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Reducing the harms of alcohol

Reducing the harms of alcohol

Key learning points:

  • Nurses are one of the most effective providers of brief alcohol interventions
  • An intervention in primary care can begin with simple feedback using a motivational approach
  • There are several benefits for nurses who incorporate alcohol screening questionnaires into everyday practice

A recent systematic review found brief interventions delivered by nurses to be the most effective at reducing alcohol consumption when compared with other provider groups.[1] Such findings coincide with increasing the visibility of nurses leading preventive interventions and improving population health2 for a range of public health priorities, including reducing harmful drinking.[3]

There are many opportunities for effective brief conversations about alcohol for health improvement and chances to have them in partnership with people, supporting and promoting individual choice and personal autonomy.[4]

Such conversations are commonly referred to as alcohol screening and brief interventions [5] or alcohol identification and brief advice (IBA).[6] More recently, they have been defined within a more integrated approach to health improvement called ‘Making Every Contact Count’ (MECC).[7]

Harmful drinking 

The UK Chief Medical Officer’s current low-risk drinking guidelines are reflective of the latest evidence that has accumulated since the last review over 20 years ago [8]. Drinking patterns above low-risk levels are internationally defined [9] as hazardous (negative effects not yet evident with an increasing likelihood of future health harm) or harmful (existing negative effects evident with a higher risk of further harm and developing alcohol dependence).

UK Chief Medical Officer’s Low Risk Drinking Guidelines [8]

This applies to adults who drink regularly or frequently ie most weeks.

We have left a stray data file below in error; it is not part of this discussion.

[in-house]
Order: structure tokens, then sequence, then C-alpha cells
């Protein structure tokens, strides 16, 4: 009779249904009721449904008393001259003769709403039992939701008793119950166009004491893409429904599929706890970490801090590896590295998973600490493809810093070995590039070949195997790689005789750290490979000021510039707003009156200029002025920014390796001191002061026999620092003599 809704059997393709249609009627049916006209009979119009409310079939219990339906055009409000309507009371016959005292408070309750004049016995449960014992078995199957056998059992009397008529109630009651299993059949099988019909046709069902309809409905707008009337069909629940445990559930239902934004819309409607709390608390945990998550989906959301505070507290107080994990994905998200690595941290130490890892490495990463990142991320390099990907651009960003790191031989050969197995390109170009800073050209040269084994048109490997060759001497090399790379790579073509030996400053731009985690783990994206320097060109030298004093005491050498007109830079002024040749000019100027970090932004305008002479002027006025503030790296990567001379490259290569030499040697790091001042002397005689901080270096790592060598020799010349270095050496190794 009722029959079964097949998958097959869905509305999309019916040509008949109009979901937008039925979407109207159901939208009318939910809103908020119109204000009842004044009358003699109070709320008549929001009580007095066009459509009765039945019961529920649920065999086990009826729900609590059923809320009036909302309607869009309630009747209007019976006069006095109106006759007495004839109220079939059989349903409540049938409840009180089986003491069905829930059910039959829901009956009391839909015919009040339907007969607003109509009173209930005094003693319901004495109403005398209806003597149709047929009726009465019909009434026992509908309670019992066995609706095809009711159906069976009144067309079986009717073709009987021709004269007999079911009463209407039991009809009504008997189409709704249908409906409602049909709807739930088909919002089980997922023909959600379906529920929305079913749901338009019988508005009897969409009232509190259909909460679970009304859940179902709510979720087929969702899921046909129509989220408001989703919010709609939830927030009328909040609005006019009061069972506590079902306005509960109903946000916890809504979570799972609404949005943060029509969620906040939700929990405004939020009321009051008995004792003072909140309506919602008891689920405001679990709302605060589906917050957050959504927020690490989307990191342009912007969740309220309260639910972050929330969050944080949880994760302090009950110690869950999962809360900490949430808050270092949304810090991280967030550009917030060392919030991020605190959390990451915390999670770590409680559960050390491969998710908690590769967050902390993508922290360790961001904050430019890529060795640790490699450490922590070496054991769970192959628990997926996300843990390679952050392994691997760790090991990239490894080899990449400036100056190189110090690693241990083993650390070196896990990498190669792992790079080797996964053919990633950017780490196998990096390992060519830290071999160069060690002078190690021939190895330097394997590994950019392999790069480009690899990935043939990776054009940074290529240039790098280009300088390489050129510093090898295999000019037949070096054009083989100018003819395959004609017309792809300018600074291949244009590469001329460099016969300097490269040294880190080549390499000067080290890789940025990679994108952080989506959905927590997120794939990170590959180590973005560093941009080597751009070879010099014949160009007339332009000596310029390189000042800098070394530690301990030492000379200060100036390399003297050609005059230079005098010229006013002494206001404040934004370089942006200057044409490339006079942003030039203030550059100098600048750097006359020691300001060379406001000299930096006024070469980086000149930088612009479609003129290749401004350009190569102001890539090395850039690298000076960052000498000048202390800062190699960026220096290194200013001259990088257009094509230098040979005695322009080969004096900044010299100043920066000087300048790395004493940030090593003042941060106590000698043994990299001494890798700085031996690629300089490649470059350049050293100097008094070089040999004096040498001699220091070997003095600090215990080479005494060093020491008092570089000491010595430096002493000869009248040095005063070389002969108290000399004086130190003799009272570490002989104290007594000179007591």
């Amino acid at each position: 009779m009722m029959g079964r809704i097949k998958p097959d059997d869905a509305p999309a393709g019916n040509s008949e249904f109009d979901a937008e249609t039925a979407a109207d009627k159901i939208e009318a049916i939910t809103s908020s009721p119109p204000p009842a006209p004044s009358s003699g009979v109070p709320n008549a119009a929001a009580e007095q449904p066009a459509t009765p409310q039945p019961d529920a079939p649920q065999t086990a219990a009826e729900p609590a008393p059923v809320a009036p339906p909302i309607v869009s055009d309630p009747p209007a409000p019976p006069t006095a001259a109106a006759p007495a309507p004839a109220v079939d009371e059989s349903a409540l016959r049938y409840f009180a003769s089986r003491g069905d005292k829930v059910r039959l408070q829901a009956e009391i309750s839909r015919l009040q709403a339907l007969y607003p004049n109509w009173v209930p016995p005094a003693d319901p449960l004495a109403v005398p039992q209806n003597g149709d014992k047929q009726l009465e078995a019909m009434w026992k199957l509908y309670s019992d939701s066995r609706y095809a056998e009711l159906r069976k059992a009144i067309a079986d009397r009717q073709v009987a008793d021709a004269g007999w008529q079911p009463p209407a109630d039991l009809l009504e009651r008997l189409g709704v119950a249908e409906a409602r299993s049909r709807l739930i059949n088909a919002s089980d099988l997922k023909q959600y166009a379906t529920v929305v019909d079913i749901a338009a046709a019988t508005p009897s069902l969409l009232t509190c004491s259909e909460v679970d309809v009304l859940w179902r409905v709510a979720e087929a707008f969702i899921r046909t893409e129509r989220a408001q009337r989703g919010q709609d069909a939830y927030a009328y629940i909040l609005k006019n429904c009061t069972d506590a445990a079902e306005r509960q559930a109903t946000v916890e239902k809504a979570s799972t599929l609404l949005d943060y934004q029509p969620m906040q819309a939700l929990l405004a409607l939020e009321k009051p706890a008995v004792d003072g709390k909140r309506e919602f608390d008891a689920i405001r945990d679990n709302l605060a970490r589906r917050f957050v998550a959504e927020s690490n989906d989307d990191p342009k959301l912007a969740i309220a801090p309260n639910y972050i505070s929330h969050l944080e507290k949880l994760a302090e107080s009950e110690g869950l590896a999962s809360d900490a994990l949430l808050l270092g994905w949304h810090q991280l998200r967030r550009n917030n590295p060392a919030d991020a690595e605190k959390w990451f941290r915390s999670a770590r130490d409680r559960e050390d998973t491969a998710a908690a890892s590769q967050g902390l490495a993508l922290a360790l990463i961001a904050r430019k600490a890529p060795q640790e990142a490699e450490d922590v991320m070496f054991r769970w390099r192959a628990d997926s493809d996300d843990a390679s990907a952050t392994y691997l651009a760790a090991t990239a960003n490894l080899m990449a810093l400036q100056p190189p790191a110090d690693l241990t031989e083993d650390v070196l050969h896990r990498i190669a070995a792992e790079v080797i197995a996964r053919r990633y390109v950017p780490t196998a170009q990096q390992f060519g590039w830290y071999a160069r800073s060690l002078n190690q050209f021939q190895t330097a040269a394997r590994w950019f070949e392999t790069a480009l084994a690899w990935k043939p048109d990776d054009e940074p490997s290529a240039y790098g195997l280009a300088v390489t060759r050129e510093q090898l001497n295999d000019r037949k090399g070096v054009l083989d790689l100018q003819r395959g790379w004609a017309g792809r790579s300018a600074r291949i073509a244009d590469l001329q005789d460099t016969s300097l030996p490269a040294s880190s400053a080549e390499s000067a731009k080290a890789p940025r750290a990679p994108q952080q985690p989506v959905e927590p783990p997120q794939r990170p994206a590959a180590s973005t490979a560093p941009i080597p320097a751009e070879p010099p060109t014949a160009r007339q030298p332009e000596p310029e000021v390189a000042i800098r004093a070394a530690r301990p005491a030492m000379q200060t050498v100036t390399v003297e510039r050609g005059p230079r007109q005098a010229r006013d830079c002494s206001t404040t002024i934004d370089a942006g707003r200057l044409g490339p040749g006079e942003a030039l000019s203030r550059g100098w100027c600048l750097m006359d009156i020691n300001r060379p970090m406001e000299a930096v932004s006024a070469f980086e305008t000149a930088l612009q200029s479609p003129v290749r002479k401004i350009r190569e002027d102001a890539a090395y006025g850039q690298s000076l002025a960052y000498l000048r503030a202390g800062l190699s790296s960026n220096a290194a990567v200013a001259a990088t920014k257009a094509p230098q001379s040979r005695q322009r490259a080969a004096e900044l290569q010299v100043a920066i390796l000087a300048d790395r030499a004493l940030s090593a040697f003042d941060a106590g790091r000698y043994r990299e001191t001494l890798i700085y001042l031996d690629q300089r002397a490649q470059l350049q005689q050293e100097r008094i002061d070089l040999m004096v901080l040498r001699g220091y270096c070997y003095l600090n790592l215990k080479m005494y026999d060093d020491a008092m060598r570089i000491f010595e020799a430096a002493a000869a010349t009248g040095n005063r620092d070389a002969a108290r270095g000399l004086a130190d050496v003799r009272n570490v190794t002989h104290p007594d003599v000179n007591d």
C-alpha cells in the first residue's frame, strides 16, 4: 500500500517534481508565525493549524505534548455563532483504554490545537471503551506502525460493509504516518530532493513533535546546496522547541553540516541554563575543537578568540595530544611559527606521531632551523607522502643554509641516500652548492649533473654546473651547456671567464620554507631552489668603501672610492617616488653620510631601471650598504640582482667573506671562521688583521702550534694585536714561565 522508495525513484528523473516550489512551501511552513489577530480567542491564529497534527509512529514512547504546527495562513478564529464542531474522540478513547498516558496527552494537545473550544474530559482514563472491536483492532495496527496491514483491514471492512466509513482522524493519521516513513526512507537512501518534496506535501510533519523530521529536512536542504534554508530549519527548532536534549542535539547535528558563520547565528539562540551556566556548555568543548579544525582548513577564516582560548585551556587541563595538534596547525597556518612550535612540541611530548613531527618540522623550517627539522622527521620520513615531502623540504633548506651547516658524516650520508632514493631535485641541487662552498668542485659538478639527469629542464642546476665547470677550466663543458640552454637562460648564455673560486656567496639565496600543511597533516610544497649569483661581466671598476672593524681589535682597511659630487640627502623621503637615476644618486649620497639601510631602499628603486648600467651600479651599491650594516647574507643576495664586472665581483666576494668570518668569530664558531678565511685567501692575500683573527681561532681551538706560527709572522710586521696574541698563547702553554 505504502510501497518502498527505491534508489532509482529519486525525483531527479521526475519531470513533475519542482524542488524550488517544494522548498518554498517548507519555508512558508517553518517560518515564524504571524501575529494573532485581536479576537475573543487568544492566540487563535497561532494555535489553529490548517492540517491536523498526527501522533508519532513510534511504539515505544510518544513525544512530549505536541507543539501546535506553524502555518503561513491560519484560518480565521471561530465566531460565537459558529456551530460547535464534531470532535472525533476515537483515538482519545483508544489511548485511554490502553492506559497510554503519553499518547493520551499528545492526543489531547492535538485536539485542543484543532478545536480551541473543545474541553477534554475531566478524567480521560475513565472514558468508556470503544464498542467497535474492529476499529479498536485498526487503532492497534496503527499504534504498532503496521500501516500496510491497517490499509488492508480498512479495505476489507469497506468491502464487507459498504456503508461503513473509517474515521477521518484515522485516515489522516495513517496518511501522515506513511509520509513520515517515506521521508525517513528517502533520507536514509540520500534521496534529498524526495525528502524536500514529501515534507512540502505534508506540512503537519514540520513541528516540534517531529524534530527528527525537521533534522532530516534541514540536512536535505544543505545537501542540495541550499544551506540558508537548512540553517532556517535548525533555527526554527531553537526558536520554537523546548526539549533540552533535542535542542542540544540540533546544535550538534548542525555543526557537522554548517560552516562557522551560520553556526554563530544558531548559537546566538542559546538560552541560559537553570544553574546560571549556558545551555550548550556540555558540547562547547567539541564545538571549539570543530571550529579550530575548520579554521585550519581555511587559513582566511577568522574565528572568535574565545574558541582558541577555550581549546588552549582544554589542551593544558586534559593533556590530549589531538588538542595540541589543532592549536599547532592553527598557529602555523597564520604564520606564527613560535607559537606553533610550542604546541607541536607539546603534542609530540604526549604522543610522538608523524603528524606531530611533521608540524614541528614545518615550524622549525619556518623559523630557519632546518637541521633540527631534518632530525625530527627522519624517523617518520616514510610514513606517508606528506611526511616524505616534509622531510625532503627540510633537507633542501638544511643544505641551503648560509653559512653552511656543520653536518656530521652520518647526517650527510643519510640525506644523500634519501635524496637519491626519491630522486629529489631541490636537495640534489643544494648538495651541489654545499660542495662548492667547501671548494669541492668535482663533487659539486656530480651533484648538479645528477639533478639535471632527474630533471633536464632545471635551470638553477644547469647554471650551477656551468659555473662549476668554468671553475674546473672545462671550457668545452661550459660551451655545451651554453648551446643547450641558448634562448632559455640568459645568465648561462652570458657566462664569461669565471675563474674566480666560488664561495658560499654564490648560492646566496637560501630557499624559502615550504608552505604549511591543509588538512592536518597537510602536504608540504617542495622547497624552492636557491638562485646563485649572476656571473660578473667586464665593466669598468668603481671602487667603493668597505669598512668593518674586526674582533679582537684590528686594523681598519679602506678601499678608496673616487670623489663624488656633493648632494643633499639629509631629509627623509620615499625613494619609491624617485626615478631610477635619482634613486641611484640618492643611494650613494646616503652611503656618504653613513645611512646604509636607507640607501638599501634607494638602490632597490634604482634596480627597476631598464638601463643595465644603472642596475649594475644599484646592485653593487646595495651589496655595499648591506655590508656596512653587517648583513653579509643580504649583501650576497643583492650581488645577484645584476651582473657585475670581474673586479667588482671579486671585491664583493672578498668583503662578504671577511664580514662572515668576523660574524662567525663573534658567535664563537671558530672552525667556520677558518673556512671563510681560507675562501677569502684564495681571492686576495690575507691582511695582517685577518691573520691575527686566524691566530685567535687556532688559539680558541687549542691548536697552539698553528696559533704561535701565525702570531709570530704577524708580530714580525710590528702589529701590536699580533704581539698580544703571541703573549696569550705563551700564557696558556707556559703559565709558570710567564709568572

The Chief Medical Officer’s guideline for both men and women is that:

  • To keep health risks from alcohol to a low level it is safest not to drink more than 14 units a week on a regular basis.
  • If you regularly drink as much as 14 units per week, it is best to spread your drinking evenly over three or more days. If you have one or two heavy drinking episodes a week, you increase your risks of death from long-term illness and from accidents and injuries.
  • The risk of developing a range of health problems (including cancers of the mouth, throat and breast) increases the more you drink on a regular basis.
  • If you wish to cut down the amount you drink, a good way to help achieve this is to have several drink-free days each week.

In support of improving health literacy and effective communication between professionals and the public, risk-based terminology of ‘increasing risk’ and ‘higher risk’ drinking is used interchangeably with ‘hazardous’ and ‘harmful’ drinking respectively.[6] Harmful drinking is currently reported as the third leading risk factor for disease and early death in the UK,[10] with a causal link identified for over 200 acute and chronic conditions.[11]

Major health problems commonly associated with harmful drinking overlap with a range of priorities in primary care, including but not limited to: preventing accidents and injuries; reducing risk factors for cardiovascular disease, liver disease, cancers and common mental health problems; as well as improving the quality of life for people with long-term physical and mental health conditions.[10-12] Understanding the relevance can help guide a nurse to routinely identify opportunities to initiate discussions about alcohol use.

The negative effects of alcohol are much more far reaching when also considering the impact on wider relationships. For example, a survey of 1,200 adults in the North West of England [13] showed that as many as one in five people knew of a child or children who had been negatively affected as a result of someone else’s drinking. This so-called ‘hidden harm’ could affect as many as one third of children across the UK who are living with a parent or carer drinking hazardously or harmfully.[14] This highlights the equally important role and relevance for nurses supporting and promoting the health and wellbeing of the whole family.